NIGERIA – The government of Lagos State in Nigeria has promptly imposed a ban on the usage and distribution of polystyrene and other single-use plastics, citing significant environmental concerns.

The announcement was made by the Commissioner for the Environment and Water Resources, Tokunbo Wahab.

The decision stems from the severe environmental impact attributed to the non-biodegradable and toxic nature of polystyrene.

Wahab emphasized that polystyrene is a major contributor to the blockage of drainage channels, despite ongoing cleaning efforts and substantial prevention expenditure.

Furthermore, this material constitutes a substantial portion of the litter found on major roads and markets, which the Lagos Waste Management Authority addresses daily. The commissioner also connected the use of these materials to climate change, flooding, and health issues such as cholera.

Wahab stated, “Our state cannot be held hostage to the economic interests of a few wealthy business owners compared to the millions of Lagosians suffering the consequences of indiscriminate dumping of single-use plastics and other types of waste.”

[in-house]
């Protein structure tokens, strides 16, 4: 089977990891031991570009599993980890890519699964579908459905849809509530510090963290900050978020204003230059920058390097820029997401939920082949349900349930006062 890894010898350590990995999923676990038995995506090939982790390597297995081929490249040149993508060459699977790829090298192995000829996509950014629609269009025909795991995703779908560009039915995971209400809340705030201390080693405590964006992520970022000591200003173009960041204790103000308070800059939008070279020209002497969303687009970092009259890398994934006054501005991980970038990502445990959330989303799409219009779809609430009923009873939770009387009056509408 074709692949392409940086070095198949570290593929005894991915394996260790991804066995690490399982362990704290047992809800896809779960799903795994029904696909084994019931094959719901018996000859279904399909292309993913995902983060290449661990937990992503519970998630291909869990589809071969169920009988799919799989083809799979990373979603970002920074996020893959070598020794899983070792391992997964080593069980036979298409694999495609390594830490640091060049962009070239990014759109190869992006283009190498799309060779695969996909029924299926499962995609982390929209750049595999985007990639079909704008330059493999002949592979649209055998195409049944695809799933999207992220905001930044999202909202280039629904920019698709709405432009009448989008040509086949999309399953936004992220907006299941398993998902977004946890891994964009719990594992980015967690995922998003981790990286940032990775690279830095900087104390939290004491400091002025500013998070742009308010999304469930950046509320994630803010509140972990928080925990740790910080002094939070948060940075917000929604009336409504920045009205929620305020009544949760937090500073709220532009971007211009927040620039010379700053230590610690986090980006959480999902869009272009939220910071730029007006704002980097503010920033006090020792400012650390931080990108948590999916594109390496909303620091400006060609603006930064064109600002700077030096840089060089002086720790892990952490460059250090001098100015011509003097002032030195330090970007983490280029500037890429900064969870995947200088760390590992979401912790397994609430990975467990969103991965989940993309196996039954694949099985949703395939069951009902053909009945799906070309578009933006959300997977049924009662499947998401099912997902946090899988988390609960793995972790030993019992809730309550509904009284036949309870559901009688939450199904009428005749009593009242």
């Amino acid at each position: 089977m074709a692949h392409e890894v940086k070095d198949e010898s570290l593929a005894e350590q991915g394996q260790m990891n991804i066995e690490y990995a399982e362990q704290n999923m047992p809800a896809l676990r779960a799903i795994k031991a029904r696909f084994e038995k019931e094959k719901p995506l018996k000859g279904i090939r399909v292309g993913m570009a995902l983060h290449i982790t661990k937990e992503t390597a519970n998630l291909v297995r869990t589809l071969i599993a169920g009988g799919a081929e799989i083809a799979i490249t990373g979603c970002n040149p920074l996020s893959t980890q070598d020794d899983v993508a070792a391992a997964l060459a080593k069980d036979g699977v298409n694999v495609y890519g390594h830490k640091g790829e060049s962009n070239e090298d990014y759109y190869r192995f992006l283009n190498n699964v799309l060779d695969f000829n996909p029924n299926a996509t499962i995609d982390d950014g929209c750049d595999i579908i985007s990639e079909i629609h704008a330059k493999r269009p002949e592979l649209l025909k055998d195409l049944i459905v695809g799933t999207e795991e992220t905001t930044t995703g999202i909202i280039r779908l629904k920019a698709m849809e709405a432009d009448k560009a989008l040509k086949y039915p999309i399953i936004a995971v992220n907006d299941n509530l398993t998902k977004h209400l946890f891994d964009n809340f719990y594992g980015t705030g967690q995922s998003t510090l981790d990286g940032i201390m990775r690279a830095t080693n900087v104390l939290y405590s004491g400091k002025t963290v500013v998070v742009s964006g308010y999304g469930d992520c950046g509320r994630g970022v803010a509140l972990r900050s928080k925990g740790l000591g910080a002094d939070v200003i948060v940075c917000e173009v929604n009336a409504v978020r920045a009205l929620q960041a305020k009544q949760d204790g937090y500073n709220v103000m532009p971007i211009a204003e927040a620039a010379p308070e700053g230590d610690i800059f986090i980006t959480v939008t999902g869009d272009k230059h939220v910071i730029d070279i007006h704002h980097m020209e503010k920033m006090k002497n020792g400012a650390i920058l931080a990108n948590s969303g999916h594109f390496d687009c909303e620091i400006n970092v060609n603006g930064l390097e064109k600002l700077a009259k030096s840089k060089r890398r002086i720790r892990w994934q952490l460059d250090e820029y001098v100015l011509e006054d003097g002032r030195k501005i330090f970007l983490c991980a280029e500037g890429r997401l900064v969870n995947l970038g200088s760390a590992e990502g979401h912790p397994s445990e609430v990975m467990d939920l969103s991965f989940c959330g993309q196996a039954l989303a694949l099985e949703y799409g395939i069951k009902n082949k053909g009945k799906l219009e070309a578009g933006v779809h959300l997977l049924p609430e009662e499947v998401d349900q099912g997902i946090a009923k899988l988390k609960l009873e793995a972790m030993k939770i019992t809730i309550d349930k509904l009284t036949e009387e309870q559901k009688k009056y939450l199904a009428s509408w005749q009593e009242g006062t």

The ban will affect supermarkets, traders, and other users, who are now required to transition to biodegradable or compostable alternatives, such as paper bags.

The commissioner urged consumers and residents to replace polystyrene packs and single-use plastics with reusable food containers and water bottles.

In recent months, the state initiated various initiatives to promote recycling. In October of the previous year, during the Year 2023 Walk for Nature exercise held at the Youth Centre in Onikan, Lagos Island, Wahab advocated for a reduction in the use of single-use plastic to address the escalating environmental issues linked to its disposal.

According to him, plastics pose a threat to humanity by altering natural ecosystems, resulting in the loss of habitat, biodiversity, and climate. He added that managing waste disposal through recycling, reuse, and reduction is crucial.

In a move to further promote circularity, German chemical company BASF launched a mobile pyrolysis unit in Lagos last November as part of its Waste-2-Chemical project aimed at recycling plastic waste.

This initiative aligns with BASF’s commitment to fostering a circular economy and reducing the environmental impact of plastic waste.

By investing in cutting-edge pyrolysis technology, BASF seeks to convert plastic waste into oil, partnering with a German startup to deploy the first plastics waste pyrolysis unit.

Through a thermochemical process, shredded plastic will be transformed into pyrolysis oil, serving as a secondary raw material.

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